But despite this perfectly civilised arrangement, I still don’t think having servants had done them much good. On my last night in town we went out to a grand restaurant and proceeded to have a very pleasant meal, however, I didn’t really enjoy myself. I simply couldn’t get over the tone of voice my friends used when talking to the waiters. It wasn’t that they were rude; they were just abrupt and demanding. They spoke to the Chinese waiters in a way that’d cop an earful from anyone treated the same way in a restaurant in Australia. There were no pleasantries as menus were perused and orders taken. What really jarred with me, however, was the assumption of superiority on their part — unconscious, I am sure, but no less real. In a way, it was the staff’s response that most discomfited me; it was as if they accepted their status as inferior. This was not a situation I felt comfortable in.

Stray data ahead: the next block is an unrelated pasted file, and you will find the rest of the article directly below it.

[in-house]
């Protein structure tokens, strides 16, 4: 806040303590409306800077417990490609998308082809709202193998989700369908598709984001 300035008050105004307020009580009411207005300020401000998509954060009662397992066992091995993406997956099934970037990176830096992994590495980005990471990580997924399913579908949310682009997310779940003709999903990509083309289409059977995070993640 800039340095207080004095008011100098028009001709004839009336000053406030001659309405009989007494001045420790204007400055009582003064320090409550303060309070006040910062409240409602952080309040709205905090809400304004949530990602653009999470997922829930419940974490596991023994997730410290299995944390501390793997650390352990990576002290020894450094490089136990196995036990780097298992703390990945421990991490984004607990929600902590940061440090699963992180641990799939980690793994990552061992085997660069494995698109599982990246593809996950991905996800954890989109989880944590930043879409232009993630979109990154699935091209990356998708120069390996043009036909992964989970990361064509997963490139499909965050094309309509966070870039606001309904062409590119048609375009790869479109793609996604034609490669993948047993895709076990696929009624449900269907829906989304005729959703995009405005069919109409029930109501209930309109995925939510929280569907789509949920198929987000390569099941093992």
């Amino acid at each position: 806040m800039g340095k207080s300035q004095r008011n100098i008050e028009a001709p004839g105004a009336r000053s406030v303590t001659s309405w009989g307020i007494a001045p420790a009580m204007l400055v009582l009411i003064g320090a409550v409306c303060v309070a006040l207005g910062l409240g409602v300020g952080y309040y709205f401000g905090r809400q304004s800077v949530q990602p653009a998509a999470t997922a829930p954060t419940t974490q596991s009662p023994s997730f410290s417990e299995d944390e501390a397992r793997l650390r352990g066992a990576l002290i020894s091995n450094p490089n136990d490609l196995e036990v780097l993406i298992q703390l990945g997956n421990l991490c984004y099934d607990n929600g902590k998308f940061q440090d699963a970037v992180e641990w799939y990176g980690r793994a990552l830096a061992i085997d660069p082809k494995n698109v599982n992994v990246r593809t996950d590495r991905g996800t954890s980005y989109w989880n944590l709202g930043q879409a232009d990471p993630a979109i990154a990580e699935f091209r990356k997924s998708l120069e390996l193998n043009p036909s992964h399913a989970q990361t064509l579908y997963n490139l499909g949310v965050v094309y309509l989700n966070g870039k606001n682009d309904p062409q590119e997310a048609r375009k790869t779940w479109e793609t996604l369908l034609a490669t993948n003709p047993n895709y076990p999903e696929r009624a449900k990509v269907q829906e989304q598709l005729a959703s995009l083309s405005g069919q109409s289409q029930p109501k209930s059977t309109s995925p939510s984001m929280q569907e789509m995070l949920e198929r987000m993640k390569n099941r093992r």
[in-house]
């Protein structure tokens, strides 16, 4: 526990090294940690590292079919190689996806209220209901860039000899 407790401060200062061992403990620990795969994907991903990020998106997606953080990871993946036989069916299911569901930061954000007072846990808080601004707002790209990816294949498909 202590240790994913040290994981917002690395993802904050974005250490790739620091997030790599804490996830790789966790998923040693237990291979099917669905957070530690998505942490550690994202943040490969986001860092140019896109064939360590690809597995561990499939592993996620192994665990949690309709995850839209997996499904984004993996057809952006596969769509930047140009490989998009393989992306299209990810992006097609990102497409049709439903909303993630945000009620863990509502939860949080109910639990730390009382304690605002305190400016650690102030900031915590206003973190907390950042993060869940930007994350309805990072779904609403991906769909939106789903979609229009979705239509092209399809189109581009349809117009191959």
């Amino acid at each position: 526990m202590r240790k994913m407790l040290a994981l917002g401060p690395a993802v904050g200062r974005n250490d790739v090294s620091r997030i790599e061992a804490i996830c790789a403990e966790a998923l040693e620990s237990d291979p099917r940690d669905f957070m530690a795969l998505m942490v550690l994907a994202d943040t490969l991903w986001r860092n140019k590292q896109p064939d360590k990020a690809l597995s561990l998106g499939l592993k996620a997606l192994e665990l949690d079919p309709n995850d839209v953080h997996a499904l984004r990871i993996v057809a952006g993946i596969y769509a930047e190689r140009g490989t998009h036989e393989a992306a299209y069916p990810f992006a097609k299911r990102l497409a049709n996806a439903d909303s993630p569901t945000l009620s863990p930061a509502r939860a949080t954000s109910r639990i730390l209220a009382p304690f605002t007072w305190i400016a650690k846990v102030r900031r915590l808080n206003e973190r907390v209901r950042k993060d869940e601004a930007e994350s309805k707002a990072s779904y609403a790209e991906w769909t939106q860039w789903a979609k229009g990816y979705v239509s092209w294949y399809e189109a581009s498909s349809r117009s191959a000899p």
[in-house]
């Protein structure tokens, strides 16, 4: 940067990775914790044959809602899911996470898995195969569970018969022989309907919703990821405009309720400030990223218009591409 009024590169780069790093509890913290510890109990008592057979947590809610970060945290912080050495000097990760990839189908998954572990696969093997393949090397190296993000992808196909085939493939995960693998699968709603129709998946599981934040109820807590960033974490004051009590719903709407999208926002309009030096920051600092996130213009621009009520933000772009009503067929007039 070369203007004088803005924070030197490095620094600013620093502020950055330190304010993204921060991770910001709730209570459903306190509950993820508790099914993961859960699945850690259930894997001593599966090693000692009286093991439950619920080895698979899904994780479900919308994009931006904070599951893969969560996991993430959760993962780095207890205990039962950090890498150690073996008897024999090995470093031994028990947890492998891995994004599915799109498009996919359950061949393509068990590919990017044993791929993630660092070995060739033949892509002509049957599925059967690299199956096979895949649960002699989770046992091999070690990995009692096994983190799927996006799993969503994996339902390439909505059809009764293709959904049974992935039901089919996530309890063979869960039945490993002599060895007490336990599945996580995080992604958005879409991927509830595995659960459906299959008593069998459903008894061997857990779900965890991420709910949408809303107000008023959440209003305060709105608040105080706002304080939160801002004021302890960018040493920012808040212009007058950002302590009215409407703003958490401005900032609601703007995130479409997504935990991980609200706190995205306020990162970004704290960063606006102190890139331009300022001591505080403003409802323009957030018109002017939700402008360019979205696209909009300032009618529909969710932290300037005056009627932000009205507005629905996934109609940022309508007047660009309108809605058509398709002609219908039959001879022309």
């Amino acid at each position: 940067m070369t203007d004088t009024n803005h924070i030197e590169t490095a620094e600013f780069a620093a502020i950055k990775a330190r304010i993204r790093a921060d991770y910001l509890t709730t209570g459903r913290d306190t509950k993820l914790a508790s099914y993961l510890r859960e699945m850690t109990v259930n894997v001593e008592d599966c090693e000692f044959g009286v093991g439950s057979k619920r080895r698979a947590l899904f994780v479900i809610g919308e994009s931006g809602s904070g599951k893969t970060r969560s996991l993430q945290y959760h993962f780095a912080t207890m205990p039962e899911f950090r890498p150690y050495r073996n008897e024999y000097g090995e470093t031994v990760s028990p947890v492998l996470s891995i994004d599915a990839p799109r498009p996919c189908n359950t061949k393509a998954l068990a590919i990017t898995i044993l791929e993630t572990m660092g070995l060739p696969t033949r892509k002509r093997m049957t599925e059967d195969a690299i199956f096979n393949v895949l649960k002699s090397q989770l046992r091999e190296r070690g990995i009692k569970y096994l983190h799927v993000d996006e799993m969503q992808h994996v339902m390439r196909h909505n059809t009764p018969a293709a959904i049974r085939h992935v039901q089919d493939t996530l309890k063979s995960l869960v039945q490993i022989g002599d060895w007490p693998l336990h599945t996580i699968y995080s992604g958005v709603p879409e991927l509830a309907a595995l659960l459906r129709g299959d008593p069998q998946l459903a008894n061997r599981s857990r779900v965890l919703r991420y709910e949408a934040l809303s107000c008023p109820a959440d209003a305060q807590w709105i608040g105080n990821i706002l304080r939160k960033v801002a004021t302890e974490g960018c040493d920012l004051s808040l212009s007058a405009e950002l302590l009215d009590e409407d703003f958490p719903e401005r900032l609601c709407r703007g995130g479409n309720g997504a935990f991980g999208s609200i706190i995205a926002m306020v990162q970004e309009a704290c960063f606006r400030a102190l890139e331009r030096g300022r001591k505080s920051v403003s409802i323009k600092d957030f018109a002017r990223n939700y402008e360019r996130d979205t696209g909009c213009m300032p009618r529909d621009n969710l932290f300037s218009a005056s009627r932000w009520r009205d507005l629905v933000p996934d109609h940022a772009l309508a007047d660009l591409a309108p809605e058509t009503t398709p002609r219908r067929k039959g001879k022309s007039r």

It might be nice to have servants, to have all the boring drudgery of domestic work done silently and efficiently by someone else, but I don’t think it is very good for the soul. The excessive courtesy of those you can command seems to remove any corresponding capacity to be courteous. Without meaning to, perhaps, in response to each obsequious gesture you become a little more arrogant, a little more demanding and a lot less attractive to the extent that you can sleep quite comfortably in your luxuriously air-conditioned bedroom without giving a thought to the maid sweltering in her hot little room on the other side of the wall.